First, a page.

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MONDAY, Nov. 21 (HealthDay News) -- African-American women lose less weight than other subgroups through behavioral weight loss interventions, according to a review published online Nov. 10 in Obesity Reviews.
Marian L. Fitzgibbon, from the University of Illinois at Chicago, and colleagues systematically reviewed behavioral weight loss intervention literature published between 1990 and 2010 to provide an overview of the effectiveness of these interventions for African-American women. A total of 25 trials met the inclusion criteria of participants aged 18 years or older, a behavioral weight loss intervention, weight as an outcome variable, African-American women as study sample, and weight loss results reported by ethnicity and gender.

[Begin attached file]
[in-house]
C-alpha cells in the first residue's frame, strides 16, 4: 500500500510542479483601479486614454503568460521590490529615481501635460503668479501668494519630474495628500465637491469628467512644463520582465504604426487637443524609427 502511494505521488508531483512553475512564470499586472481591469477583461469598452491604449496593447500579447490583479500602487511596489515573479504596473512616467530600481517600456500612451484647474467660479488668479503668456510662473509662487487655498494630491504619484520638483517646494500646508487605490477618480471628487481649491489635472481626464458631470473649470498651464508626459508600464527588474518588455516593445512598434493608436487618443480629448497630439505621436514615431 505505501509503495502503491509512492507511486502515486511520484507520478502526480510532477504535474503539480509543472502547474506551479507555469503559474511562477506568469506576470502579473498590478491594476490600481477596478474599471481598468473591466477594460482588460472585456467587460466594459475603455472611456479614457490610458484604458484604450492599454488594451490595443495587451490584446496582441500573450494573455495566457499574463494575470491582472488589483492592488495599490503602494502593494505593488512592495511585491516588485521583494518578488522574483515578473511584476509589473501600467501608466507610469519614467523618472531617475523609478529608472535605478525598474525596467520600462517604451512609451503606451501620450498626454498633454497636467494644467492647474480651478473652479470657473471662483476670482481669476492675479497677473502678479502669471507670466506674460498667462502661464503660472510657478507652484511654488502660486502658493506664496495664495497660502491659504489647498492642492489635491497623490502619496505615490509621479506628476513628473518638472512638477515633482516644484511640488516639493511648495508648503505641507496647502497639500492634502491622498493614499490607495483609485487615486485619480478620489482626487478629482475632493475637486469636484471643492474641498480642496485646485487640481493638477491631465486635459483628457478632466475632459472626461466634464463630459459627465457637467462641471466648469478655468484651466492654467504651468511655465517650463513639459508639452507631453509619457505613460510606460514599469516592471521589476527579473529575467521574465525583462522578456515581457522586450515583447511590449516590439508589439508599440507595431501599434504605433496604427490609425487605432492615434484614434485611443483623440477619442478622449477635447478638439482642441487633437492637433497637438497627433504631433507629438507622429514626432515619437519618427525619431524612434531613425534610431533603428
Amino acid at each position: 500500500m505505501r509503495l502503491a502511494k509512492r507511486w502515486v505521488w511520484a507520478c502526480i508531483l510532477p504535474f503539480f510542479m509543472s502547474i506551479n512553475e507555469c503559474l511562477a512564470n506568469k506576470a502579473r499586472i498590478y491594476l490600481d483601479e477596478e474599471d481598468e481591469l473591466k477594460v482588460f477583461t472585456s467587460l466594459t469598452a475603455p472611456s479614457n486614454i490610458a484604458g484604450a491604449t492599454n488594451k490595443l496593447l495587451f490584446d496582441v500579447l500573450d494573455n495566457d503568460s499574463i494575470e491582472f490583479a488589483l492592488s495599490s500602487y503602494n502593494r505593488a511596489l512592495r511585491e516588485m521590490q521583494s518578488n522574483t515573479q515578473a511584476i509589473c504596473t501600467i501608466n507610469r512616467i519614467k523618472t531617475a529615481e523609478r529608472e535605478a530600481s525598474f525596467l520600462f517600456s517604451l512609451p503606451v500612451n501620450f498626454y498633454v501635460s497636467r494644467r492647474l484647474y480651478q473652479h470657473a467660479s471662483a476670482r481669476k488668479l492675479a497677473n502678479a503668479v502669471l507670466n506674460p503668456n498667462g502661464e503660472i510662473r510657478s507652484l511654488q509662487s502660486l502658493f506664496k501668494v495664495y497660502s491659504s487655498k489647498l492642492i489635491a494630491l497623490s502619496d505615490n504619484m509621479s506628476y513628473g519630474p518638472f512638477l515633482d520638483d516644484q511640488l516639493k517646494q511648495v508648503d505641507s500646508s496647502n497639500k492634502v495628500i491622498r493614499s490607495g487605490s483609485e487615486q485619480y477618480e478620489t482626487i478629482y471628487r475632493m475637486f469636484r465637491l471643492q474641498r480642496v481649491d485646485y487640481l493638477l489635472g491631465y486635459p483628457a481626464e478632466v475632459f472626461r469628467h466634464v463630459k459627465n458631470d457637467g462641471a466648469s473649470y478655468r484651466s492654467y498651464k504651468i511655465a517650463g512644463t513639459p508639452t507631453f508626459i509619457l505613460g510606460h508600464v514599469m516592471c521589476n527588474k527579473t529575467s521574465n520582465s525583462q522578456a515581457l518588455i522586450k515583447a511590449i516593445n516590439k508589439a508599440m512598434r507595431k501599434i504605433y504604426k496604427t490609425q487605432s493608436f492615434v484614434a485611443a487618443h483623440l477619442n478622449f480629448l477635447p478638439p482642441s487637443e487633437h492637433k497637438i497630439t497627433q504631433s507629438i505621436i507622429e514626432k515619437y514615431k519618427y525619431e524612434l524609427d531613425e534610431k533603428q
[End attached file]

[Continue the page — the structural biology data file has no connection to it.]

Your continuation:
The investigators found that randomized behavioral weight loss trials that were more intensive, and recruited medically at-risk populations, gave better results. The most promising results for African-American women could be obtained from well-designed and more intensive multi-site trials that include medically at-risk populations. However, compared to other subgroups in behavioral weight loss interventions, African-American women had lower weight loss.
"Behavior is not only affected by individual-level factors, but also by biological, social, cultural, and environmental underpinnings that must be addressed in order to more readily enable the adoption of healthy behaviors to reduce obesity prevalence among African-American women," the authors write.
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